By Ashley Chambers
There are no shortage of reports that point to the lack of diversity among urban teachers, but most of these reports fail to pinpoint and find solutions to the obstacles that keep potential teachers of color – particularly African Americans and Latinos – from going to work in elementary and secondary classrooms.
“There’s a whole set of barriers that have been erected over the past 20 years that keep people out of teaching,” said Kitty Kelly Epstein, who teaches at Holy Names University in Oakland. “There are multiple standardized tests that exclude people of different groups, costs of these tests, and some programs require you to teach for a year for free.”
As a result many students go through school without hardly ever having a teacher who looks like them and might share similar cultural experiences.
A recent report by the Center for American Progress underlined the lack of teacher diversity in public schools across the nation. The report finds that the teacher diversity gap is growing in nearly every state. More and more, students of color in urban schools are now being taught by White teachers.
The Oakland Unified School District, which for a variety of reasons has representation that is better than national and regional averages, is still failing to recruit a teaching force that does not come close to representing the students who attend public schools in the city.
Of the 46,486 students who attended Oakland schools in 2012-2013, the student body was 9 percent white, 29 percent African American, 42 percent Hispanic/Latino and 15 percent combined Asian, Pacific Island and Filipino.
By contrast the district’s staff of 2,562 teachers were overwhelmingly white – 45 percent. Eighteen percent of the teachers were African American, underrepresented by 38 percent in comparison with the numbers of Black students in the schools.
Ten percent of the teachers were Latino/Hispanic – 75 percent underrepresented in comparison with the student body. Asian, Pacific Islander and Filipinos made up 13 percent of the teachers – 13 percent underrepresented.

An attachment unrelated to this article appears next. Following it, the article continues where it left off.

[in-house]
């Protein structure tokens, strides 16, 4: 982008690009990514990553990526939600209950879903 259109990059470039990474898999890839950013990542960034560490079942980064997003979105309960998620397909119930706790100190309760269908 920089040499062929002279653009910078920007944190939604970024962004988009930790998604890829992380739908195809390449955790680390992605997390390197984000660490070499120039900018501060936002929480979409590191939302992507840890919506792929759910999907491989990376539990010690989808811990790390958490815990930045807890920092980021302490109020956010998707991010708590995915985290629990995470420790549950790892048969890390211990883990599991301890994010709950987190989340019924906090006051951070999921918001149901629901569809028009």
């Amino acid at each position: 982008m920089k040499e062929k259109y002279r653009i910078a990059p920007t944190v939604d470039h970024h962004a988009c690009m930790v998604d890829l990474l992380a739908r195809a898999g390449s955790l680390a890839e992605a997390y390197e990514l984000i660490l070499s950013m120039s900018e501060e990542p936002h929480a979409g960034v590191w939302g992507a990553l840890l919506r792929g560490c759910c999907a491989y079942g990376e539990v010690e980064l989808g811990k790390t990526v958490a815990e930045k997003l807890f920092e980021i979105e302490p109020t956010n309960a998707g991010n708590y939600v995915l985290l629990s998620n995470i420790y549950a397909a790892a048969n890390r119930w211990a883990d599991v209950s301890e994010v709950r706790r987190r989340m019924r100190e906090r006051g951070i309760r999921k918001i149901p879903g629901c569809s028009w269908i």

The basic requirements to become a teacher include completing a bachelor’s degree, taking the necessary test assessments such as the California Basic Educational Skills Test (CBEST) and the California Subject Examination Test (CSET), and completing a credential program, many of which require one year of free practice teaching.
Although the requirements to enter teaching should be rigorous, says Dr. Epstein, incoming teachers should be assessed on “the reality of their knowledge, their commitment and their ability to engage the students” – not just paper and pencil tests.
“Because of the racial wealth gap, the extra costs and unpaid labor fall more heavily on those from communities with less wealth. Every new requirement is an extra cost, and every extra cost means the loss of thousands of potentially effective teachers,” Epstein added.
“The disparity of a lack of racial and cultural diversity is a national issue – it’s not just Oakland,” said Jumoke Hinton Hodge, District 3 Oakland School Board member.
Hodge, who has served on the school board since 2008, says she finds many obstacles that limit access to teaching for people of color.
“I think that as a district, we have to identify those barriers and figure out how Human Resources is going to support [incoming teachers]. We have to look at how we retain people and make sure that there’s opportunity for growth inside our system,” she said.
Oakland has begun to come to grips with the lack of teacher diversity through Teach Tomorrow in Oakland (TTO), a program that was started as a partnership between former Mayor of Oakland Ron Dellums and the school district to recruit local teachers that reflect the diversity of Oakland students.
Seeking to overcome the revolving door of teachers who come and go in urban classrooms, TTO requires teachers to commit to five years working in the city’s highest need schools and provides them with the resources they need to be successful – in-class coaching, monthly professional development sessions and free tutoring support to help pass the standardized tests required of all new teachers.
“For Oakland, and even nationally, until recently districts have contracted with national recruiting agencies, and the people recruited haven’t looked like the people in the community,” said Kimberly Mayfield-Lynch, chair of the Education Department at Holy Names University.
Sixth grade teacher Francisco Ortiz says that he finds that Latino and other educators may not want to teach in urban schools because the pay is low and classrooms lack supplies and other resources.
“There is a lack of resources afforded to most neighborhoods that serve children of multi-cultures or lower socioeconomic status,” he said.
At bottom, the problem comes down to a lack of compensation and incentives to hire young people to go into teaching and provide a better working environment so that they will stay in the profession, said City Councilmember Noel Gallo, who served on the school board for 20 years.
“To be a teacher takes a true commitment to helping people, and the compensation may not be the greatest,” which is true locally and at the state and national levels, Gallo said.
Some people are wary of going into teaching because of all the negative reporting they hear about public schools and educators, said Mayfield-Lynch.
“For years, teachers were the bedrock of the community,” she said, but now the profession is taking a beating.
“At the end of the day, what is really clear about the profession is that it’s always going to be there, and the beginning salary for a lot of people is the first step to a middle class socioeconomic status,” she said.